Bending The Rules Of Clinical Trials
By Pauline W. Chen, M.D.
Louise (not her real name), a scientist and avid runner in her 50s, first noticed the strange pangs under her right ribcage a few weeks before we met. Her CAT scan revealed a liver so riddled with islands of tumor that the radiologist called them “too numerous to count.” None of the standard surgical, radiologic or chemotherapy treatments would help, and her doctor told her that she had two, maybe three, months to live.
Louise came to us for a second opinion. I swallowed hard before going into her exam room to summarize my findings. It was, and still is, not easy for me to tell patients they are dying.
But her reaction surprised me. Instead of a grim silence or even tears, she simply smiled. “I want to become a grandmother,” she said, looking over at her pregnant daughter-in-law, who was just beginning to show. Louise knew she was going to die from the cancer; she wanted only to live long enough to see her grandchild born.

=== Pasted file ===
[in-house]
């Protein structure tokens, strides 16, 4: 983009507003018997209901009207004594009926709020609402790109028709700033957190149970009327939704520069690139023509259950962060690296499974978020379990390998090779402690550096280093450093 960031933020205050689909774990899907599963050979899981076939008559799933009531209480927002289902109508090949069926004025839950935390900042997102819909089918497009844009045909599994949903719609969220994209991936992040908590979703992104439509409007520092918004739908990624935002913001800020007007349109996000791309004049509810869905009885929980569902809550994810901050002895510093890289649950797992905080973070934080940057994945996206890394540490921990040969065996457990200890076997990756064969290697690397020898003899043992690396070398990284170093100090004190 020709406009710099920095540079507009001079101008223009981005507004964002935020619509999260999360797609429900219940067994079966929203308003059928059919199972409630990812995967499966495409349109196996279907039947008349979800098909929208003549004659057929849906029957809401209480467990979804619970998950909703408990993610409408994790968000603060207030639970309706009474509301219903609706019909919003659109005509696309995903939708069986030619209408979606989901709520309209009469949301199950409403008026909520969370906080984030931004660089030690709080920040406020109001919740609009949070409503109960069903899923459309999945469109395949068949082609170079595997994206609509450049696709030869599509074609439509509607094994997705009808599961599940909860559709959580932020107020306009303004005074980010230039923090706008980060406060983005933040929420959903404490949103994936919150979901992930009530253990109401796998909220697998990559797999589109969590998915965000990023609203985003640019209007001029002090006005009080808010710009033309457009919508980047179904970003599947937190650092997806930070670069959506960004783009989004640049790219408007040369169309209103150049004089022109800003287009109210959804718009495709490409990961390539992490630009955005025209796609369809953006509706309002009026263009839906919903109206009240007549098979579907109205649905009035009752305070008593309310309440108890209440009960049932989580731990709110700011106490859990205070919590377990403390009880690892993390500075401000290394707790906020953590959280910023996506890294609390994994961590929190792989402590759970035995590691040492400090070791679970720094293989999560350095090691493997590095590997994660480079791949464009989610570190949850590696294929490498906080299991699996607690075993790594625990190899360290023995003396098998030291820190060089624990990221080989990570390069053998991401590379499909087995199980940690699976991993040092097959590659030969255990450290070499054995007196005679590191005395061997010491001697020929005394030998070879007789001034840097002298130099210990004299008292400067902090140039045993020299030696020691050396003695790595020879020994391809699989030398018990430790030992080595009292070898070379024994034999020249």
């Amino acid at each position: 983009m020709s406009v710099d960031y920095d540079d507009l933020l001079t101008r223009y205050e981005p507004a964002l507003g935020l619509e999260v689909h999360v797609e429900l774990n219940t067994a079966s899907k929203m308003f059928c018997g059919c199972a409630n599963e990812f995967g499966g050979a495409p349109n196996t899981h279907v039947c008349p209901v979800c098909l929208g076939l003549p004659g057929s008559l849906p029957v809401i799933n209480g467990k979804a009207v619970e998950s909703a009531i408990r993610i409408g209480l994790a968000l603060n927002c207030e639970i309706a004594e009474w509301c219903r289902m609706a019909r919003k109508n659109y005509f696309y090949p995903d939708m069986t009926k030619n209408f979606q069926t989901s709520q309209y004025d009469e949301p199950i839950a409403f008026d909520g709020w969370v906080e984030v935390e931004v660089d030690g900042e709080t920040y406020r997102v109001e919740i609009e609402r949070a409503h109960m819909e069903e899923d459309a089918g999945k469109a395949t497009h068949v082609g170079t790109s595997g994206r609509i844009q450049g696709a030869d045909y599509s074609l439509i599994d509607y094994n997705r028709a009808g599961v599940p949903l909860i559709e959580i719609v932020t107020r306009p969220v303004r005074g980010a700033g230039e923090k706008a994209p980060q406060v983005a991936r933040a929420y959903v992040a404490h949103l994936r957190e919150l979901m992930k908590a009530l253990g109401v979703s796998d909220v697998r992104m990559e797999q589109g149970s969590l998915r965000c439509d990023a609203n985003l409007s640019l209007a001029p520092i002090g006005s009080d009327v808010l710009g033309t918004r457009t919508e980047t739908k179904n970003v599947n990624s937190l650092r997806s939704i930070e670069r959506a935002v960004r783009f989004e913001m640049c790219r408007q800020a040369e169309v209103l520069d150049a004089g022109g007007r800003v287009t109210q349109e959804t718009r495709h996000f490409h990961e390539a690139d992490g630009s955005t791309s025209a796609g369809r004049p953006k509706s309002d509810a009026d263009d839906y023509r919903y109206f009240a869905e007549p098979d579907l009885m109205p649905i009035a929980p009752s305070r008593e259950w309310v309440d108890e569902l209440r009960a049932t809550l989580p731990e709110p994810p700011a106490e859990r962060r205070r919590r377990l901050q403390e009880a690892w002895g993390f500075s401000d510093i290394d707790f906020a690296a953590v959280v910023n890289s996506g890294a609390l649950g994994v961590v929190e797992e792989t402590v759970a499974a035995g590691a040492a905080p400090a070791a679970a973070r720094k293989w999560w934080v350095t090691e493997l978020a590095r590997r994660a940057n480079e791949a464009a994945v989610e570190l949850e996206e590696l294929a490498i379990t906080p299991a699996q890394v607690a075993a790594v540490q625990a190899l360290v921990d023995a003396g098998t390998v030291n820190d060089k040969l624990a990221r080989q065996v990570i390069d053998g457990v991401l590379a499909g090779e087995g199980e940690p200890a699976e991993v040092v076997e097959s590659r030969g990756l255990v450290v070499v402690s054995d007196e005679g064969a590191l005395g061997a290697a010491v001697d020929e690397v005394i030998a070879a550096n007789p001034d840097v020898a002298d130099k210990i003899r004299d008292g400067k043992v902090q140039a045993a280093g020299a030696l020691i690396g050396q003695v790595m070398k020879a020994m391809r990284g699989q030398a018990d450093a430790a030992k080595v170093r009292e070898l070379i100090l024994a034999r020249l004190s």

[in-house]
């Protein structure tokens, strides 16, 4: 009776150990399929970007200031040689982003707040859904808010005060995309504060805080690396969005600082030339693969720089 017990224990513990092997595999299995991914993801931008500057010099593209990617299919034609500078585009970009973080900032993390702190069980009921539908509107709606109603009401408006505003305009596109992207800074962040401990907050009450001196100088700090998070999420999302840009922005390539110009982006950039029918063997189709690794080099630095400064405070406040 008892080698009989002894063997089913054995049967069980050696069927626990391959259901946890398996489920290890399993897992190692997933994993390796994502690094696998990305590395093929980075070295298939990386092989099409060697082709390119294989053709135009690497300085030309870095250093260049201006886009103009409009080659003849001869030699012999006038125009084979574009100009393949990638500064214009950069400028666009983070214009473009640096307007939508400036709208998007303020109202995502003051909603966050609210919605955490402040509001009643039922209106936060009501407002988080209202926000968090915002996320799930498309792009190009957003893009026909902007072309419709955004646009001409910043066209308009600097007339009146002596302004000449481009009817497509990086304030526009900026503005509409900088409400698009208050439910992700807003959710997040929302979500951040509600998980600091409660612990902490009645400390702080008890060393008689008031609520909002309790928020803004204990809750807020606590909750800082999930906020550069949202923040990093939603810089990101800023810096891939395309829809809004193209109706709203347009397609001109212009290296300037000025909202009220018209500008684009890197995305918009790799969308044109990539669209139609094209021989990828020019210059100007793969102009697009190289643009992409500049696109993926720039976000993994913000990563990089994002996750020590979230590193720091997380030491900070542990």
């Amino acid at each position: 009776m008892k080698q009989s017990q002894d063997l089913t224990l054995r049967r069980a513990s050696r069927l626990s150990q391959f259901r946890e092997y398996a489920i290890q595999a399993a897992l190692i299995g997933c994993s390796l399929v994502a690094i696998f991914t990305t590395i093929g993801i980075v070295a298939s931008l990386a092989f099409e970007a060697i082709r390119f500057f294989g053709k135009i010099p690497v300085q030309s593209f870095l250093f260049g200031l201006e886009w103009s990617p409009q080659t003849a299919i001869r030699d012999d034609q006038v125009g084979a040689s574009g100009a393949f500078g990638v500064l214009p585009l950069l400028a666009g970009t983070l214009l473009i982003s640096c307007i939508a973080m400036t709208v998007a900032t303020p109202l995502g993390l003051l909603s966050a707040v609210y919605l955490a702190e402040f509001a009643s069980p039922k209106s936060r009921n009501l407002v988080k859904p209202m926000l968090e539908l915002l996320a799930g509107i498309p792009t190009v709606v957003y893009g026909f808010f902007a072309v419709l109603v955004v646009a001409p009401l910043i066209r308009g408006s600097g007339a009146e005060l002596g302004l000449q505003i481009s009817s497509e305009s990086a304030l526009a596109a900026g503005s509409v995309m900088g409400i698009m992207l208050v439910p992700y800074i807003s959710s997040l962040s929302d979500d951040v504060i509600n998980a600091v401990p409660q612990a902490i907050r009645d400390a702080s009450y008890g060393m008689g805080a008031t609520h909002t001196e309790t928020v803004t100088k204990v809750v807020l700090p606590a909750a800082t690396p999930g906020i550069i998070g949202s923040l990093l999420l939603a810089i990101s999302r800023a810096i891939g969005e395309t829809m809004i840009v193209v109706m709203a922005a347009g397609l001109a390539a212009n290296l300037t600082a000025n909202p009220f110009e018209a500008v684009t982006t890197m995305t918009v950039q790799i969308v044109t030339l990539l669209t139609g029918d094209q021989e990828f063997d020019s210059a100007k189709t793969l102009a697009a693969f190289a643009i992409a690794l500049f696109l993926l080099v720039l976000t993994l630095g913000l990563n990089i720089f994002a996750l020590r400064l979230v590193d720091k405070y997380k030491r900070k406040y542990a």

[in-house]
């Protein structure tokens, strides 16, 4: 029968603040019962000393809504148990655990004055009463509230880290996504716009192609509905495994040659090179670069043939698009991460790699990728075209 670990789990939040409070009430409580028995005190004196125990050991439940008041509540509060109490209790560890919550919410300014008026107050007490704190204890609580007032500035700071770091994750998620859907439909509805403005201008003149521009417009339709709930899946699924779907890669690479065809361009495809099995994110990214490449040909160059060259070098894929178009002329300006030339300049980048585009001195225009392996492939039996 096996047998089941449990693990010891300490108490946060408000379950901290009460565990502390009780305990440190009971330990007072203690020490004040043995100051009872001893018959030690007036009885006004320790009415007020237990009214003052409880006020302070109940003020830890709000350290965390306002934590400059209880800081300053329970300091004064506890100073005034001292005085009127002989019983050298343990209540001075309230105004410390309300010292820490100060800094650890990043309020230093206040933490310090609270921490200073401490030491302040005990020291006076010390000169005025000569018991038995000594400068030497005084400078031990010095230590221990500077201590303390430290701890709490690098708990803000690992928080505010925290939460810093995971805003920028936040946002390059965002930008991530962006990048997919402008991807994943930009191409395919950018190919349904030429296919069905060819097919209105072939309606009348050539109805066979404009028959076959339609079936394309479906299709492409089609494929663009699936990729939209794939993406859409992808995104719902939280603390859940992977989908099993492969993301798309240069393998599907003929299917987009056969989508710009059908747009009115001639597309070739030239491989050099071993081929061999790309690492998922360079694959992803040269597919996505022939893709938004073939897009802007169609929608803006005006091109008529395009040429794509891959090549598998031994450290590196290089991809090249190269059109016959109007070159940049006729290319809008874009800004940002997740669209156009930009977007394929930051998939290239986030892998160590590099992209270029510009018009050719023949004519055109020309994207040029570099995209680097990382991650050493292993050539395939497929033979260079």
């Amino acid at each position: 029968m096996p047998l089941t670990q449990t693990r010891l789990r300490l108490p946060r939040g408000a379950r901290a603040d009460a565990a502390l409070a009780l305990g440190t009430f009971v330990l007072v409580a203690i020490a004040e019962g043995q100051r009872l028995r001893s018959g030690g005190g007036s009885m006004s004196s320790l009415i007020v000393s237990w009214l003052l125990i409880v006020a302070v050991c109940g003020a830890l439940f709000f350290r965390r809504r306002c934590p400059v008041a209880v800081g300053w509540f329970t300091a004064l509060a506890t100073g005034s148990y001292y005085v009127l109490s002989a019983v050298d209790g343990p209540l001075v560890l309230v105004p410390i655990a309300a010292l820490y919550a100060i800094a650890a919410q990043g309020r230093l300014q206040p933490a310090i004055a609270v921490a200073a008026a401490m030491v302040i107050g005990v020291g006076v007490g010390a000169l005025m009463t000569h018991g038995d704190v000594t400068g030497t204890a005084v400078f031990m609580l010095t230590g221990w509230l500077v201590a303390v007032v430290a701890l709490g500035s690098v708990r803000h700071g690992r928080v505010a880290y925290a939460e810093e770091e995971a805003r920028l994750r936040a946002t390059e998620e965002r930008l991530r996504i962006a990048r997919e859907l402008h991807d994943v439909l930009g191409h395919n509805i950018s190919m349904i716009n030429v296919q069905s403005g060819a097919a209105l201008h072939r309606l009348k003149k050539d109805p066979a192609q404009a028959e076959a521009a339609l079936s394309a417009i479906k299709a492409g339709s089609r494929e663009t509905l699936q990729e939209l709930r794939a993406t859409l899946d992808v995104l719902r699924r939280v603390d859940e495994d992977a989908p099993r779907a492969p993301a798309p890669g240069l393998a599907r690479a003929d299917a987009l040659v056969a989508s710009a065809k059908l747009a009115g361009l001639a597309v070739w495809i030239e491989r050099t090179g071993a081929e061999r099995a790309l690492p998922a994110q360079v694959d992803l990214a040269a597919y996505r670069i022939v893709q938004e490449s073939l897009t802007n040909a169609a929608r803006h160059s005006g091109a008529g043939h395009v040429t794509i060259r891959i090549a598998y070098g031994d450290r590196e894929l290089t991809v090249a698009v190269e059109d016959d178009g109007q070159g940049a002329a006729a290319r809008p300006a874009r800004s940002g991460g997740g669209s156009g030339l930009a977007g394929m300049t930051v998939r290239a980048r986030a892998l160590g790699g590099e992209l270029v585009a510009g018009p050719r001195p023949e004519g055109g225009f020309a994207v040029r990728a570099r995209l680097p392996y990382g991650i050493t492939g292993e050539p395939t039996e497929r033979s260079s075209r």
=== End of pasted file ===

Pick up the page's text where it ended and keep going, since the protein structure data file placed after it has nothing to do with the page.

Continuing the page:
For the rest of the afternoon, Louise’s plea played over and over in my mind. I wanted to offer something — anything — that might increase her chance of survival by a few months. No standard therapy would work, so I wondered if a clinical trial, a study of a new drug or treatment, might hold some promise.